The passenger fleet is evolving beyond private-owned Internal Combustion-Engine vehicles.

Electric vehicles are heavier, create greater torque and are more demanding on tires. What’s more, with longer maintenance intervals anticipated, air pressure will be checked and adjusted less frequently. This requires tire manufacturers to build a stronger, more durable product, addressing the needs of long-lasting performance, durability and energy efficiency.

Weight matters.

The batteries that power electric vehicles weigh more than gas-powered engines. This added weight bears heavily on the tires, creating greater friction between the road and the tire, or rolling resistance. A tire’s rolling resistance is critical to energy efficiency as more friction creates a power drain on the batteries and an increase in the tire internal temperature, resulting in high energy consumption and decreased vehicle range.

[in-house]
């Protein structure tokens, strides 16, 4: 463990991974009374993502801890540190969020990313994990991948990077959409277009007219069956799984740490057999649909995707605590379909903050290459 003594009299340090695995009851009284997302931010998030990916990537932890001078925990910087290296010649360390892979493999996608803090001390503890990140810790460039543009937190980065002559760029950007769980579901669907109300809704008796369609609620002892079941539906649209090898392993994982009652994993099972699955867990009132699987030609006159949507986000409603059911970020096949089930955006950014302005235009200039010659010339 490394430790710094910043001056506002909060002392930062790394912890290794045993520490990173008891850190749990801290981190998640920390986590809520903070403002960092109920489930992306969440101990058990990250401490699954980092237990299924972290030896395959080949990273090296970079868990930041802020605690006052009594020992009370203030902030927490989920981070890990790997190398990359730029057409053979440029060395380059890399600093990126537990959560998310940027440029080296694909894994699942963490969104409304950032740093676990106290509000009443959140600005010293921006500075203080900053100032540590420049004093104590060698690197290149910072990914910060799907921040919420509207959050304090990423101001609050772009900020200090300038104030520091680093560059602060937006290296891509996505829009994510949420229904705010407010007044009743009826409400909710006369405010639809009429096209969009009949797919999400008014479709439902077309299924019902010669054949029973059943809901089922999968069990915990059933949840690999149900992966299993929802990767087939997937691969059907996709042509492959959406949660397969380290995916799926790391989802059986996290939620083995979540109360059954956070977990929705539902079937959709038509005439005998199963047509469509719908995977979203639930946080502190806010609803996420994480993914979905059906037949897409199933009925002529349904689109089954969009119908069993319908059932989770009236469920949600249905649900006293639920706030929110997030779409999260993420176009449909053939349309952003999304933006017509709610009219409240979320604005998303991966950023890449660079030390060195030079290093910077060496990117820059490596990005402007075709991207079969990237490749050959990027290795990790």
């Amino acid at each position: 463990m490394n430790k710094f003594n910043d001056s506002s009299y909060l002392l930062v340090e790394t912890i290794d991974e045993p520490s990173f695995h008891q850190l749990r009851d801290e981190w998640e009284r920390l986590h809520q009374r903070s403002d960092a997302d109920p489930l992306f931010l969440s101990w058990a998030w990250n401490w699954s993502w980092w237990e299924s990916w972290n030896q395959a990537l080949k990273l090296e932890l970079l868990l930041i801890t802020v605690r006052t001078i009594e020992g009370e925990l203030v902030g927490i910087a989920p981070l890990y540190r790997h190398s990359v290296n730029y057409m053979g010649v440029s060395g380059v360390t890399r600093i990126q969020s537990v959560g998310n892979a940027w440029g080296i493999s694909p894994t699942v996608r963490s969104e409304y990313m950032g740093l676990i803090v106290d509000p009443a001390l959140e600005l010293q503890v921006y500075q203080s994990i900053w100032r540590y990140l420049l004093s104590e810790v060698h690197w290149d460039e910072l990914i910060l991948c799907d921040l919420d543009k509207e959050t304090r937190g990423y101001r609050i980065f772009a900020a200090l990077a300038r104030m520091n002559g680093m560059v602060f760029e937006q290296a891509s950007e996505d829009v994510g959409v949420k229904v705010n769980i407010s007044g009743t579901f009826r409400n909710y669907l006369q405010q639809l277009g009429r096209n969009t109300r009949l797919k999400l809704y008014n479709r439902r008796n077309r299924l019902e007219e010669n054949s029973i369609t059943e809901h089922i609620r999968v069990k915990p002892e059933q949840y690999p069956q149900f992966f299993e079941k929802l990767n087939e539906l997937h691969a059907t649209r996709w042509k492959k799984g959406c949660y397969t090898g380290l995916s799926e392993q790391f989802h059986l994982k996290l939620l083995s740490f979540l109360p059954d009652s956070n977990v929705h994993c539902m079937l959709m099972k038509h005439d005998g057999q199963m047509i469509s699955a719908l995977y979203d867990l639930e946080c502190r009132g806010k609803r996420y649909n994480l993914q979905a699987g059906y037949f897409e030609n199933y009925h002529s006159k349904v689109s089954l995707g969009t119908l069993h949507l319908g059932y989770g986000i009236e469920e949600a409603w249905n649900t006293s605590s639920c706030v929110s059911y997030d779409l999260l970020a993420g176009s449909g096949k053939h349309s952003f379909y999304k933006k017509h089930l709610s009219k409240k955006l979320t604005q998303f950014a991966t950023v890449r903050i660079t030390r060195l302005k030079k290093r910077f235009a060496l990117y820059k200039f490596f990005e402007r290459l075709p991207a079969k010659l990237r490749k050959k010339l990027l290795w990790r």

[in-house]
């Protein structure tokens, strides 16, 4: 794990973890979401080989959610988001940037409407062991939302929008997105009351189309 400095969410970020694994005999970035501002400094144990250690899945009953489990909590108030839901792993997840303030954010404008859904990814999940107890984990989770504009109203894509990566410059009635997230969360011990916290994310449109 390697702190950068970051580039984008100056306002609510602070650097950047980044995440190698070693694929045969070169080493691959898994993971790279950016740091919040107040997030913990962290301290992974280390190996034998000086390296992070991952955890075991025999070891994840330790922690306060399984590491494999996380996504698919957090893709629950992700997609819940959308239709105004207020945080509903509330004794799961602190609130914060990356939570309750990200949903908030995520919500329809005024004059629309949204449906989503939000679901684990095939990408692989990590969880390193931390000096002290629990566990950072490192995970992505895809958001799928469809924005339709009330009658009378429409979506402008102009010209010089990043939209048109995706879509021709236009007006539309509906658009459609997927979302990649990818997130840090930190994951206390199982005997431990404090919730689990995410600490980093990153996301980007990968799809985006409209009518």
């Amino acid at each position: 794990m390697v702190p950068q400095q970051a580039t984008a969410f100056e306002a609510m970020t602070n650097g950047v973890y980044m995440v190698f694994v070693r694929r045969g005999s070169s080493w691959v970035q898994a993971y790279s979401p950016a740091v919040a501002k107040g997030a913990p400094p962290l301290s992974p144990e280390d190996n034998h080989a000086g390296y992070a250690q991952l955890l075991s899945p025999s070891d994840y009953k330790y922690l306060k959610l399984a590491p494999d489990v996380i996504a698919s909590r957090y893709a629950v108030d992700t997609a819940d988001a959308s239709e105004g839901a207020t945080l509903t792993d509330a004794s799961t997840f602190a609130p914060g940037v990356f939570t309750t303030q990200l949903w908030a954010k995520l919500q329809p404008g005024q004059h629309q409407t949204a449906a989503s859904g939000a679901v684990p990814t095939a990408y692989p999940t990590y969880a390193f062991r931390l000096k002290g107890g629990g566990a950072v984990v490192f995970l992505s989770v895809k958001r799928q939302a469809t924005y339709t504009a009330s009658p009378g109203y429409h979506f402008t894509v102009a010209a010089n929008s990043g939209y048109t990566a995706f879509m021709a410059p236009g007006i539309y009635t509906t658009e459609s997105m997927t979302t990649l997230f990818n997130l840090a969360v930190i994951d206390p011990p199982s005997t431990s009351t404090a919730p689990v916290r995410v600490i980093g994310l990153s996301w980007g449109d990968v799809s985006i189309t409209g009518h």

Optimal air pressure -> low rolling resistance = maximum EV battery range

Good air retention means low Inflation Pressure Loss Rate (IPLR), which measures the air a tire loses per month and, when it comes to innerliners, it varies widely depending on the compound composition and gauge. The lower, the better. Low IPLR can minimize the “in-use” rolling resistance and maximize the EV driving range. This can be achieved by designing efficient innerliner compounds with Exxon™ halobutyl rubber.

Air retention matters more for EV

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